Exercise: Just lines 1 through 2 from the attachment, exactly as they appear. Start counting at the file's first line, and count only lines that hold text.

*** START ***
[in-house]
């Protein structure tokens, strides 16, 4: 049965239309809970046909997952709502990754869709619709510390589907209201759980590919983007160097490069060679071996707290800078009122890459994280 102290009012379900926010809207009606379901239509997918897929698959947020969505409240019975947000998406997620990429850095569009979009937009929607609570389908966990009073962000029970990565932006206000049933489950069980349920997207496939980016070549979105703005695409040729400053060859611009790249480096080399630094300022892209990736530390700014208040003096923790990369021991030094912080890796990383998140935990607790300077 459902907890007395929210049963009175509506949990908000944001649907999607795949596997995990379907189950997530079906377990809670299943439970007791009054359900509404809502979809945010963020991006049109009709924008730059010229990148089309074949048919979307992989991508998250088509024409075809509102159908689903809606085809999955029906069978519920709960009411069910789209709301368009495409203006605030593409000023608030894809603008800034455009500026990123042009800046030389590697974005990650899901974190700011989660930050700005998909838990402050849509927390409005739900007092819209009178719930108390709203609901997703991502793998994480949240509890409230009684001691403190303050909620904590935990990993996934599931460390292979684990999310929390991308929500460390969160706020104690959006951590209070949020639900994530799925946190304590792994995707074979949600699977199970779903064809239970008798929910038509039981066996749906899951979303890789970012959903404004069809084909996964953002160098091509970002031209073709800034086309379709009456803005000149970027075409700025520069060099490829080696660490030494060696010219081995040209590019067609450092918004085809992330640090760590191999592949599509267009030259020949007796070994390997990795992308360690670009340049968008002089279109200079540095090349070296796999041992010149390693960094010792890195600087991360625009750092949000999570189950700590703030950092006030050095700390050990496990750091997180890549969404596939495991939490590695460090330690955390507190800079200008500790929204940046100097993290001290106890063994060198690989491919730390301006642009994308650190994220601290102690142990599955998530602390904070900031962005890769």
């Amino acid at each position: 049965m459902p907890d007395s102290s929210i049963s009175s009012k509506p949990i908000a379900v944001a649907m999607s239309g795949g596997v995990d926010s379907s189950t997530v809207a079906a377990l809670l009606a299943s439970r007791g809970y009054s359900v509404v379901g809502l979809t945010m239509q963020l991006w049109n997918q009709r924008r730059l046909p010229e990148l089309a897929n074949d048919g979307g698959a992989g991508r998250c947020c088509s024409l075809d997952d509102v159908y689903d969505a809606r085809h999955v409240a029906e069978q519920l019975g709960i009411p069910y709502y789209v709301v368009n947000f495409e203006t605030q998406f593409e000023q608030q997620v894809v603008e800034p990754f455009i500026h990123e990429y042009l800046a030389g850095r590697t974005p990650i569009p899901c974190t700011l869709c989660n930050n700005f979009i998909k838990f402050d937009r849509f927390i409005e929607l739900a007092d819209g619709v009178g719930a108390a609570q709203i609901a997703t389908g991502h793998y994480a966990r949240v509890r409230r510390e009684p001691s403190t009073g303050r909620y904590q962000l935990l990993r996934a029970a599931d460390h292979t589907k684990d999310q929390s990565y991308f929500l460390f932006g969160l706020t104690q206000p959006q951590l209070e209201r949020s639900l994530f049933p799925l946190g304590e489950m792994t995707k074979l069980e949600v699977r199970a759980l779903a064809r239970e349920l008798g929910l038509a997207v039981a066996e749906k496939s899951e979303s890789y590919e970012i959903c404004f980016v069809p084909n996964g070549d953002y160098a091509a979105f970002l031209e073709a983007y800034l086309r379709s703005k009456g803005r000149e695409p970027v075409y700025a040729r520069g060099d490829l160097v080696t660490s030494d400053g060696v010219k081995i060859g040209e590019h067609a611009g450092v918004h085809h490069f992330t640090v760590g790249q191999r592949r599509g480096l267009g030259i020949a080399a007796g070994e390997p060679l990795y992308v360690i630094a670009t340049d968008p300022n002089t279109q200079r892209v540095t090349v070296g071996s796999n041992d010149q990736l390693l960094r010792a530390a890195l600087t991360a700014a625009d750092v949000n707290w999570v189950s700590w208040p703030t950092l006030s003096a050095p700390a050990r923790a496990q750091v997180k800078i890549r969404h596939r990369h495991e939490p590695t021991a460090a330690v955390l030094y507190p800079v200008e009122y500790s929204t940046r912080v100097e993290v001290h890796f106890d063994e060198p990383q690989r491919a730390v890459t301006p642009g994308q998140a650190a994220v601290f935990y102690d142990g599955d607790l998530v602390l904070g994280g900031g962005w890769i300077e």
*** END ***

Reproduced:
[in-house]
């Protein structure tokens, strides 16, 4: 049965239309809970046909997952709502990754869709619709510390589907209201759980590919983007160097490069060679071996707290800078009122890459994280 102290009012379900926010809207009606379901239509997918897929698959947020969505409240019975947000998406997620990429850095569009979009937009929607609570389908966990009073962000029970990565932006206000049933489950069980349920997207496939980016070549979105703005695409040729400053060859611009790249480096080399630094300022892209990736530390700014208040003096923790990369021991030094912080890796990383998140935990607790300077 459902907890007395929210049963009175509506949990908000944001649907999607795949596997995990379907189950997530079906377990809670299943439970007791009054359900509404809502979809945010963020991006049109009709924008730059010229990148089309074949048919979307992989991508998250088509024409075809509102159908689903809606085809999955029906069978519920709960009411069910789209709301368009495409203006605030593409000023608030894809603008800034455009500026990123042009800046030389590697974005990650899901974190700011989660930050700005998909838990402050849509927390409005739900007092819209009178719930108390709203609901997703991502793998994480949240509890409230009684001691403190303050909620904590935990990993996934599931460390292979684990999310929390991308929500460390969160706020104690959006951590209070949020639900994530799925946190304590792994995707074979949600699977199970779903064809239970008798929910038509039981066996749906899951979303890789970012959903404004069809084909996964953002160098091509970002031209073709800034086309379709009456803005000149970027075409700025520069060099490829080696660490030494060696010219081995040209590019067609450092918004085809992330640090760590191999592949599509267009030259020949007796070994390997990795992308360690670009340049968008002089279109200079540095090349070296796999041992010149390693960094010792890195600087991360625009750092949000999570189950700590703030950092006030050095700390050990496990750091997180890549969404596939495991939490590695460090330690955390507190800079200008500790929204940046100097993290001290106890063994060198690989491919730390301006642009994308650190994220601290102690142990599955998530602390904070900031962005890769």